The leaflet that alerted Ben to the meetingBen Conway

Just Stop Oil is a remarkably polarising organisation. A recent YouGov survey reported that 82% of UK adults believe that climate change is an important issue to tackle. However, 68% nonetheless disapprove of JSO, despite tackling climate change being their sole purpose. This is likely down to their controversial, public-facing protest tactics, which include disruptions to sports events, motorways, art exhibitions, oil facilities, and a performance of Les Misérables.

Like many, I am deeply concerned by climate change, but equally feel enraged when I see protesters blocking the path of an ambulance. So, in October, I decided to attend a JSO meeting at St. Paul’s Church in Cambridge, after having a leaflet thrusted at me outside Mainsbury’s.

The meeting was small. There were roughly twenty attendees, mostly students. The main agenda point was a long speech by Cressida Gethin, one of JSO’s five founding members. After spending academic year 2021/22 as a music student at Murray Edwards College, Cressida dropped out to devote herself to full-time climate activism.

The first half of her address concerned the science behind climate change, which she said has been “settled for a long time”. She told the room that global average temperature has already increased by 1.2ºC compared to pre-industrial levels, and despite the promises of the The Paris Agreement, current projections have that figure at 1.5ºC as soon as 2027. A UN report from last year says that even if all climate policies are adhered to, there will still have been a rise in global average temperature of 2.1-2.9ºC.

Just as Cressida advanced into the more stirring part of her monologue, the fire alarm went off. This was ironic, as the famous disrupters were themselves disrupted. Indeed, one of the attendees, Chiara Sarti, informed me that the group had been described as sounding the “fire alarm” for climate change. Since I spoke to them, Chiara has become the face of some of JSO’s recent viral stunts, including defacing the front of King’s College in October.

“I still do not agree with plenty of what they say and do, regardless of the nobility of their cause”

Chiara pointed me towards a paper on climate change, “Quantifying the human cost of global warming”. It conceptualises the human climate niche, a range in temperature between the two points at which global population density peaks. The highest peak is at a mean annual temperature of ~13ºC, and the secondary peak is at a mean annual temperature of ~27ºC. The paper claims that humans have evolved, physiologically and culturally, to prosper most at these two peaks. This is supported by the fact that the “density of domesticated crops and livestock follow similar distributions”.

Crucially, living in an area outside of the niche is linked to a host of unwanted consequences, not least “increased morbidity”, likely forcing “adaptation in place or displacement (migration elsewhere)”. The paper states that already, more than 600 million people (~9% of world population) are outside of the niche. Forecasts of 2.7ºC global warming (consistent with the aforementioned 2.1-2.9ºC range) would leave anywhere between 22-39% of the world’s population outside of the niche.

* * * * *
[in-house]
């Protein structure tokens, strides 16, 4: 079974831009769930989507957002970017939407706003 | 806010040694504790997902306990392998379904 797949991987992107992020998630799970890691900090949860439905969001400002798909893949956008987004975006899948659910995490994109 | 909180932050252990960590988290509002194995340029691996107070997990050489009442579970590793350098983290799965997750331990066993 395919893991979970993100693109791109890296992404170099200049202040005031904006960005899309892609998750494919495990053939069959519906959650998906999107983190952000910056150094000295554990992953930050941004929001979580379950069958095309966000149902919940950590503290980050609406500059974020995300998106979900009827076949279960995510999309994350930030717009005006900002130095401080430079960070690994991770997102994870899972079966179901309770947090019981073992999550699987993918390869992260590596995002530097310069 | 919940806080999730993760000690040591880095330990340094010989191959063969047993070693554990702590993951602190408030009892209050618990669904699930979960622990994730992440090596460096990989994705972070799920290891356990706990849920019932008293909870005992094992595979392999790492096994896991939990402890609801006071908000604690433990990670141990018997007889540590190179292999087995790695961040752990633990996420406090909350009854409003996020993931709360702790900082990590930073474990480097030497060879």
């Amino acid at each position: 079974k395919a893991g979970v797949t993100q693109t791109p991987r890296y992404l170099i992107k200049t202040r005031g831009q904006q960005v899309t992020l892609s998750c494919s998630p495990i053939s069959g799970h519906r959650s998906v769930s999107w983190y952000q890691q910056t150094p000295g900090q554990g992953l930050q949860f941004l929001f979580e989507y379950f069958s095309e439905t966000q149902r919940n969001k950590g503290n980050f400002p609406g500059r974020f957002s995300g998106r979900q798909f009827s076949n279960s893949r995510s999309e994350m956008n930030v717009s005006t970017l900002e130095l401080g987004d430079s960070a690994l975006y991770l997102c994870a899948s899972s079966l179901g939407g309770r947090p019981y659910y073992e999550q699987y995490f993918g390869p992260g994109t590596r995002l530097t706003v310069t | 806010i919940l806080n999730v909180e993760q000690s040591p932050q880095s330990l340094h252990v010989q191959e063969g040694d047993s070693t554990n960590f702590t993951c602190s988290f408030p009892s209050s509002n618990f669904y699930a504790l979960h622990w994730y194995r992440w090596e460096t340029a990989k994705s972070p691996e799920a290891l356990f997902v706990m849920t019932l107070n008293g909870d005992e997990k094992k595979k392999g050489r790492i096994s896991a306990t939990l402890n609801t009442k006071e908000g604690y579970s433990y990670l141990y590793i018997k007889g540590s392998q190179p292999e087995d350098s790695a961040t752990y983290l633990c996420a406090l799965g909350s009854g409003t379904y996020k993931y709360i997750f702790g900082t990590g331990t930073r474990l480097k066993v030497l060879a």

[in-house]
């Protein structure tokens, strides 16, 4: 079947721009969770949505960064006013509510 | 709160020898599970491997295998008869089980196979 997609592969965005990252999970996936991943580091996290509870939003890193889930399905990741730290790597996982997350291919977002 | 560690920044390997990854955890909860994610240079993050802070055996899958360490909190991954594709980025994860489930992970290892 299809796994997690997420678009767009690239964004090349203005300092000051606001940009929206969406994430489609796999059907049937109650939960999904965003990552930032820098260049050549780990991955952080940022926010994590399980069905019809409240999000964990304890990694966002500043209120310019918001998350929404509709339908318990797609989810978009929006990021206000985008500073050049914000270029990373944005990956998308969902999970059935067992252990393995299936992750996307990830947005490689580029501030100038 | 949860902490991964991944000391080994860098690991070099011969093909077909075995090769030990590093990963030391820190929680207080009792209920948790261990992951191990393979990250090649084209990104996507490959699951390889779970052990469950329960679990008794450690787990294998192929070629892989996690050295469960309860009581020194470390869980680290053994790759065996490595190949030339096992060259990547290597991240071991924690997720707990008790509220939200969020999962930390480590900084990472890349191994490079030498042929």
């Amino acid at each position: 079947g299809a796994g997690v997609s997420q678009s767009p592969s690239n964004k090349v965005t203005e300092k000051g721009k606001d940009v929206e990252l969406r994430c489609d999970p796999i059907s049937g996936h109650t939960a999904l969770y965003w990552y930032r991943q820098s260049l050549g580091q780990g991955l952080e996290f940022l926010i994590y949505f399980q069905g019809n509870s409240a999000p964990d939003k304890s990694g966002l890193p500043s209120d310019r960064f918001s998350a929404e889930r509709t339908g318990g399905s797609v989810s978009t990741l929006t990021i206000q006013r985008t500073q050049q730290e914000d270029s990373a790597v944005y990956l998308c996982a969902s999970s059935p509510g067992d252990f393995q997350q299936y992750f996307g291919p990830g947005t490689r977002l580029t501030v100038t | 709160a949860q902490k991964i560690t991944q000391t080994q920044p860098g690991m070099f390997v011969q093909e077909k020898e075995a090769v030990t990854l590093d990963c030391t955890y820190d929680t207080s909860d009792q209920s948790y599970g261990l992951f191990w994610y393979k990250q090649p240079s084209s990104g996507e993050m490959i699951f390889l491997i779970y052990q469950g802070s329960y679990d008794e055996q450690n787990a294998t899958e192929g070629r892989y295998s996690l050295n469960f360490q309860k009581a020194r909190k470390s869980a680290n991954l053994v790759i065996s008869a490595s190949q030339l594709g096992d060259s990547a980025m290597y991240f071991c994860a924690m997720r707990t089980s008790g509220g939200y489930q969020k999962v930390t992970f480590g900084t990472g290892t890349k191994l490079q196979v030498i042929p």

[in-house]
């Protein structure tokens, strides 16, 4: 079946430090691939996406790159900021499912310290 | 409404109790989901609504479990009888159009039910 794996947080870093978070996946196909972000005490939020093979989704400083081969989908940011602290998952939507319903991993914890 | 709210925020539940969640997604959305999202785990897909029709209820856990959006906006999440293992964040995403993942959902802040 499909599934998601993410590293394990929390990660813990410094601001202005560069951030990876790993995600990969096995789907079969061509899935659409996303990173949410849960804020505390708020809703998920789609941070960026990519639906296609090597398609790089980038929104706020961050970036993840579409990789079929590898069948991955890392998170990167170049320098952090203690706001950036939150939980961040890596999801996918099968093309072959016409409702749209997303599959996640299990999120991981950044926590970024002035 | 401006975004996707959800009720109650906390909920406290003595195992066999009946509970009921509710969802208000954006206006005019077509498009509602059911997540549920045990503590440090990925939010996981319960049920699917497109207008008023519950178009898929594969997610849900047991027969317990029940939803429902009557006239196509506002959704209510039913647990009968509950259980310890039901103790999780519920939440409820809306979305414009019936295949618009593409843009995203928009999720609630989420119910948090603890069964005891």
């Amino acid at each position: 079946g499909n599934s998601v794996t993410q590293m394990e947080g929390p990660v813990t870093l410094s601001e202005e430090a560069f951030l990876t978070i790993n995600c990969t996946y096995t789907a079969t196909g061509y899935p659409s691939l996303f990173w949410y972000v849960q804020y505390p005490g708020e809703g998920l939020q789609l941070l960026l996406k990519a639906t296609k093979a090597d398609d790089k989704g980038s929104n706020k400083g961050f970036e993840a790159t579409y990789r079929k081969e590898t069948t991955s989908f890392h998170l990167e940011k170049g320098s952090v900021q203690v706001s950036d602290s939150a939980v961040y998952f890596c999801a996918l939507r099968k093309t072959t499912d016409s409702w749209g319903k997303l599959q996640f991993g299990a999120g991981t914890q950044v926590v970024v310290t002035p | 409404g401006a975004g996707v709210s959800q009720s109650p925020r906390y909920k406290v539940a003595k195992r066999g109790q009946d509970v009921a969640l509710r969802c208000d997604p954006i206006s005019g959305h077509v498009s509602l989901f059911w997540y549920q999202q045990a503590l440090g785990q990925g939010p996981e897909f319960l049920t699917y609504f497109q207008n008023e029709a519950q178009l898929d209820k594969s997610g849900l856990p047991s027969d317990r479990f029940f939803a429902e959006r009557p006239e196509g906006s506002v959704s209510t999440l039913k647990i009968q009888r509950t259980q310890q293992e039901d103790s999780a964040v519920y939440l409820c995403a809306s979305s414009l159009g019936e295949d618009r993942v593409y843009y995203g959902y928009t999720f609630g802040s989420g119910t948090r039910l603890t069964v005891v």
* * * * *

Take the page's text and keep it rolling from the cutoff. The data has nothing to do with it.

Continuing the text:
The forced migration of many of these people would make them “climate refugees”, by Cressida’s reckoning. And the knowledge that world leaders possess of the disastrous consequences of global warming, and their continued willingness to allow activities that drive it - like the hundreds of new North Sea oil and gas licences in the UK - makes them complicit in an “act of mass murder” and a “genocide”.

What can regular people, who are not influential politicians, do about all of this? JSO’s answer is civil disobedience. Cressida spoke about the civil rights movement in 1960s USA, specifically the plight of the Freedom Riders, as a powerful example of this. In May 1961, a group comprising seven African-Americans and six white Americans sat together for a cross-country bus journey, which was forbidden by segregation law at the time. Along the journey they endured bombings and violent mob beatings, and graphic images of these events adorned the front pages of national and international newspapers at the time.


Mountain View

Just Stop Oil march in Cambridge after ‘dismal’ COP28

After their first Freedom Ride, the associated danger meant that no bus driver would agree to take the original group on another. But it was the public attention that the original ride drew that was most crucial. All of a sudden, other groups of Freedom Riders formed all across the country, and protested in the same way. Conversations about the morality of such laws were instigated in classrooms, workplaces, and homes. Robert Kennedy, then Attorney General, was forced to publicly address the issue, as support for the riders snowballed.

Later that same year, the segregation law was scrapped, which represented a real milestone for the movement. And Cressida attributed that to the actions of regular people, who enacted real, important change when they worked together, contravened laws, and acted as a thorn in the side of the authorities. This is exactly what JSO’s protest techniques do, and is “something we can all do”, according to Cressida.

All in all, I’m glad that I attended. It helped me to understand a lot more about why these activists feel so passionate about their cause, and why they stand by their controversial tactics undeterred by unfavourable public opinion. I still do not agree with plenty of what they say and do, regardless of the nobility of their cause, and that is a perspective seemingly shared by many. What seems less divisive, however, is the pervasive, swelling, and ultimately very worrying effects of climate change - and at least they’re doing something about it.